Glycogen synthase kinase 3: A point of convergence for the host inflammatory response
The phosphatidylinositol 3-kinase (PI3K) pathway has been shown to play a central role in regulating the host inflammatory response. Recent studies characterizing the downstream effector molecules within the PI3K pathway have identified that the serine/threonine kinase, glycogen synthase kinase 3 (GSK3), plays a pivotal role in regulating the production of pro- and anti-inflammatory cytokines. In innate immune cells, GSK3 inactivation augments anti-inflammatory cytokine production while concurrently suppressing the production of pro-inflammatory cytokines. The role of GSK3 in T cell biology has also been studied in detail and is involved in regulating multiple downstream signaling processes mediated by the T cell receptor (TCR), the co-stimulatory molecule CD28, and the IL-17 receptor. In vivo studies assessing the therapeutic properties of GSK3 inhibitors have shown that the inactivation of GSK3 can protect the host from immune-mediated pathology and death. This review will highlight the immunological importance GSK3 plays within different signal transduction pathways of the immune system, the cellular mechanisms regulating the activity of GSK3, the role of GSK3 in innate and adaptive immune responses, and the in vivo use of GSK3 inhibitors to treat inflammatory mediated diseases in animals.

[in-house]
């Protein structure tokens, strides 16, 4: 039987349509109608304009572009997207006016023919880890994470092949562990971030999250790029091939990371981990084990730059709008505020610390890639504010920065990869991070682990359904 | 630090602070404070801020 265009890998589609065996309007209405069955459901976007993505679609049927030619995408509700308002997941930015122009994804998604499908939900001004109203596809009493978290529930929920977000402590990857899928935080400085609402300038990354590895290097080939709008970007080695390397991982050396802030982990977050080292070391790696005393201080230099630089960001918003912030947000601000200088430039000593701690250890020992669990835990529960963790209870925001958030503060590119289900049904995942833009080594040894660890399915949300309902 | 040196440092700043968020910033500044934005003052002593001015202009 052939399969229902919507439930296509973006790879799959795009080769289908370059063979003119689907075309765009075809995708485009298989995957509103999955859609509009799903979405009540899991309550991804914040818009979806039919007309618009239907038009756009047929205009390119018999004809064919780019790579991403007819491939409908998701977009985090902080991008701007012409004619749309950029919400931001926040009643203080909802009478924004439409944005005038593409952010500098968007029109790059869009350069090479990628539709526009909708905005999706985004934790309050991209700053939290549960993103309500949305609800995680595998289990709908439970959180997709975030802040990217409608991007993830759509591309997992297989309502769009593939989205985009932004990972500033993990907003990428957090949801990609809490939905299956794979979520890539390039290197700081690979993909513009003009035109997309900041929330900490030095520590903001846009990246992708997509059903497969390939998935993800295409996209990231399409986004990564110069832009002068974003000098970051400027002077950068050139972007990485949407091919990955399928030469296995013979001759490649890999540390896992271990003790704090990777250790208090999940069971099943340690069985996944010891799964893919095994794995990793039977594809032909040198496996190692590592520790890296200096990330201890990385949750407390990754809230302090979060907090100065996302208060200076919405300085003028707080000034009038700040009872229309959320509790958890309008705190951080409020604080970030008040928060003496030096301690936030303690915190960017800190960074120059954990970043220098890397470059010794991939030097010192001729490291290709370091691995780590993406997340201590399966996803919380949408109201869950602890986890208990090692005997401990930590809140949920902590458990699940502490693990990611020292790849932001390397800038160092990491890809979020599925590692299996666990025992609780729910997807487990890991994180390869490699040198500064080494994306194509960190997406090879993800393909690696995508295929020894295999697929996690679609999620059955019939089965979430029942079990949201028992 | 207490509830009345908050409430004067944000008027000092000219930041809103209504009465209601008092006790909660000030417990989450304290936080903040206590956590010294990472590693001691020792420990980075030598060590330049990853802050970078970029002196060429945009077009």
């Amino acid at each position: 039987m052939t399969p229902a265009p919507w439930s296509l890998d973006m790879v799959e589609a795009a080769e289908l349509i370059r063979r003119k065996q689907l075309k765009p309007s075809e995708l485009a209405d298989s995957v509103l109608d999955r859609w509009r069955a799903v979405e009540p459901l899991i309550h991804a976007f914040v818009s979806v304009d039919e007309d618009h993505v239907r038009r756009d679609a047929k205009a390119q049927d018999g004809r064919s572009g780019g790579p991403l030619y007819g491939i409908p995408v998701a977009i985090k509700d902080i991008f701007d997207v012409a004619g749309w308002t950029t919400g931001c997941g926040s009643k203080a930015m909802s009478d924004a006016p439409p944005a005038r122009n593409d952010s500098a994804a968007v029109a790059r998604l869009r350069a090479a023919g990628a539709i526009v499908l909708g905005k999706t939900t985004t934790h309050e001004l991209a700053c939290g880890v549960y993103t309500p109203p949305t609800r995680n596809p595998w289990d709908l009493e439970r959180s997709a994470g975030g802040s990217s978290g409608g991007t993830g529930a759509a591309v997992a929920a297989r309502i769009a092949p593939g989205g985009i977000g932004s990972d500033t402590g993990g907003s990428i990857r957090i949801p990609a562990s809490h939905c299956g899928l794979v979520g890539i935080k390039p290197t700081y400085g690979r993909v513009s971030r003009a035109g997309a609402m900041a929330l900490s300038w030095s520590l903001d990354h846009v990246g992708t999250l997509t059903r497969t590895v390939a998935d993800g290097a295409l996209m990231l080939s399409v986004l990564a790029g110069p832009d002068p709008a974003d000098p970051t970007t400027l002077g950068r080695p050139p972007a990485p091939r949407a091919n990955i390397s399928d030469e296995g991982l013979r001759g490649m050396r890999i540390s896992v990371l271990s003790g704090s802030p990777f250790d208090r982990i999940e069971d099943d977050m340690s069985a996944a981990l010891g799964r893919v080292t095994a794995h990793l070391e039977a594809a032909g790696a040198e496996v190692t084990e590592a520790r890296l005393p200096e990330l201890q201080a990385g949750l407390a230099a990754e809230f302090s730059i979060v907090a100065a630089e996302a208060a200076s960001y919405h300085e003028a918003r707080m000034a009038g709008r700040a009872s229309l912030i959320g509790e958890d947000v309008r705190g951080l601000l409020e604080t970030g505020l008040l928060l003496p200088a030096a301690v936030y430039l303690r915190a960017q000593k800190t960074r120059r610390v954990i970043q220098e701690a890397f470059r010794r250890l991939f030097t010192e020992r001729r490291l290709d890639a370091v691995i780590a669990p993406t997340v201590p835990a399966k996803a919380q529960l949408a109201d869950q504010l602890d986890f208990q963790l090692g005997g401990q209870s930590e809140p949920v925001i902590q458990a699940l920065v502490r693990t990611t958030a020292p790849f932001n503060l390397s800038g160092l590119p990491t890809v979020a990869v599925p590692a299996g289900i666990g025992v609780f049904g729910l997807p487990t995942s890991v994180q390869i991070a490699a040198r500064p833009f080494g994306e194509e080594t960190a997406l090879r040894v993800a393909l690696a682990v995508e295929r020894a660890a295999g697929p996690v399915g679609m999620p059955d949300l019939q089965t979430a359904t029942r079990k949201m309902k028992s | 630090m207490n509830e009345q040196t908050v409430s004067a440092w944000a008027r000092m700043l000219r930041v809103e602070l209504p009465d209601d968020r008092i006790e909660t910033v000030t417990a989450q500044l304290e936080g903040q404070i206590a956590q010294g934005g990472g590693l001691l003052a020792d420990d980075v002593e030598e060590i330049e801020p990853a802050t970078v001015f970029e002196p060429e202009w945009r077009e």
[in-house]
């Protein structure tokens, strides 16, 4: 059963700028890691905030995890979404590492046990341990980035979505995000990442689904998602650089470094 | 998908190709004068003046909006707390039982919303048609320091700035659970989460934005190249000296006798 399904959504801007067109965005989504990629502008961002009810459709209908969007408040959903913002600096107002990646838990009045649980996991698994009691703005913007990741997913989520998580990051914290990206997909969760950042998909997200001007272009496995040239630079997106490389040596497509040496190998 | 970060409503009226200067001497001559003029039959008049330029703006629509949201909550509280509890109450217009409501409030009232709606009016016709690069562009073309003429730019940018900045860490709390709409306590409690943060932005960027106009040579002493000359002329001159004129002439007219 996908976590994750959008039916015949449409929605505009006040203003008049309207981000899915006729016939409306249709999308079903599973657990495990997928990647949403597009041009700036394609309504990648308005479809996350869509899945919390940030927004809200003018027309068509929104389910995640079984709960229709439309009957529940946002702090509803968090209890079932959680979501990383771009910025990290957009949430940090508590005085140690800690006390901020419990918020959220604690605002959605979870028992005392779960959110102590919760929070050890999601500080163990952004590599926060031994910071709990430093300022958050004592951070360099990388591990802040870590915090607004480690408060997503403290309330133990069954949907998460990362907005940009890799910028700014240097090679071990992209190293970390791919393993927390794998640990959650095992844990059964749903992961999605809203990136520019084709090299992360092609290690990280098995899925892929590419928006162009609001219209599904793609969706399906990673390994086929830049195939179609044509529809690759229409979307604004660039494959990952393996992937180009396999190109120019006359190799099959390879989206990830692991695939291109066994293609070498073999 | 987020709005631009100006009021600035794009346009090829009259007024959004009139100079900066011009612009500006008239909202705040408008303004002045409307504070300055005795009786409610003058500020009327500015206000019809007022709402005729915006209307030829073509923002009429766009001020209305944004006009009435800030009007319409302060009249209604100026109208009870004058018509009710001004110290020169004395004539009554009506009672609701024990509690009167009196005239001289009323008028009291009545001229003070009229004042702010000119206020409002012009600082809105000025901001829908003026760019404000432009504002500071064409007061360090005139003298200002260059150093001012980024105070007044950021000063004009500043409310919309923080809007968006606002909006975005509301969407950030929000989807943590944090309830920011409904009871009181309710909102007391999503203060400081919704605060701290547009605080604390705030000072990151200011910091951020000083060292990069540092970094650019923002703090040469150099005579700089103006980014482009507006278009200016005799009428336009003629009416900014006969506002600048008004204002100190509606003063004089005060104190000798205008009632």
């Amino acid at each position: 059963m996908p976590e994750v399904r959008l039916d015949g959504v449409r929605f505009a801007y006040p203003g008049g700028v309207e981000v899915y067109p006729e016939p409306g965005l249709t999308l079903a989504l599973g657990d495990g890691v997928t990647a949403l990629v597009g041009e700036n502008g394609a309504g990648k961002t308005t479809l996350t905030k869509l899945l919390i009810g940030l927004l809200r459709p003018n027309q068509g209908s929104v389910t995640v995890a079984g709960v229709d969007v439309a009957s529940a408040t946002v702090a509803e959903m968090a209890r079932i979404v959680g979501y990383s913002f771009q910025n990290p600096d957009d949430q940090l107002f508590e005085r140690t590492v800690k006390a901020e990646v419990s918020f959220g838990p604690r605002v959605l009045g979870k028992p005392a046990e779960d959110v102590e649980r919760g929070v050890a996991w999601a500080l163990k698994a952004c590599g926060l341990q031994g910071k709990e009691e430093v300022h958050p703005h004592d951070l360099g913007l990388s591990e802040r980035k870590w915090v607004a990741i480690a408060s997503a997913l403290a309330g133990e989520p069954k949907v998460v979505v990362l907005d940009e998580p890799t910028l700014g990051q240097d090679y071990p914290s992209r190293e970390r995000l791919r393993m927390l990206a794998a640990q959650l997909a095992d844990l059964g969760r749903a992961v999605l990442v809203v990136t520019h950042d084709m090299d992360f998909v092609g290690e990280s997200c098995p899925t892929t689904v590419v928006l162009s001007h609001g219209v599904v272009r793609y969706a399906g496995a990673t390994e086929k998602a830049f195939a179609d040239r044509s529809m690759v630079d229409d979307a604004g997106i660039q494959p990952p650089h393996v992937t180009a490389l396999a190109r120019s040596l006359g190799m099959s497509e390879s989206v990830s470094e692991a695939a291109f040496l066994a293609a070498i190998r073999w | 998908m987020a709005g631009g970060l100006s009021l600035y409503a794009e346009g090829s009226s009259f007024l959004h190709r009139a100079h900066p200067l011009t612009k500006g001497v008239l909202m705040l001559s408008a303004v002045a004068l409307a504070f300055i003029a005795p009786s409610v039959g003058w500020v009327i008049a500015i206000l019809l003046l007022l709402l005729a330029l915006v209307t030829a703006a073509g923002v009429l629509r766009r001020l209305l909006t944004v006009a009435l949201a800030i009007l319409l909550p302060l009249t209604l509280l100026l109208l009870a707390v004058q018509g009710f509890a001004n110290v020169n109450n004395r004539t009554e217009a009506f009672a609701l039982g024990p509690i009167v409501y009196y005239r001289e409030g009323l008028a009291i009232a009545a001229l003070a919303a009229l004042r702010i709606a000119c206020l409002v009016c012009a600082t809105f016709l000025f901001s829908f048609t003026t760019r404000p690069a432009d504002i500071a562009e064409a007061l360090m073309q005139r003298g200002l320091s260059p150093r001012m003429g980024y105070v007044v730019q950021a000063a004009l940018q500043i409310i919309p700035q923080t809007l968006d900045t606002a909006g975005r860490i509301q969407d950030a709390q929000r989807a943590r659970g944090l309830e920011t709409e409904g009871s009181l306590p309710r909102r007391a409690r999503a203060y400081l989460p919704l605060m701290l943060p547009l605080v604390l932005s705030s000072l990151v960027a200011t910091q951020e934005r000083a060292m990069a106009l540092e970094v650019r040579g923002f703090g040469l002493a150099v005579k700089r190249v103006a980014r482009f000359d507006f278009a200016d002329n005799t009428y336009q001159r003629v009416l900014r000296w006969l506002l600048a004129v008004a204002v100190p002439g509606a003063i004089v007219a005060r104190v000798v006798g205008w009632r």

Copyright © 2011 Elsevier Ltd. All rights reserved.
Version: za2963e q8za1 q8zbb q8zc2 q8zd1 q8ze3 q8zf4 q8zga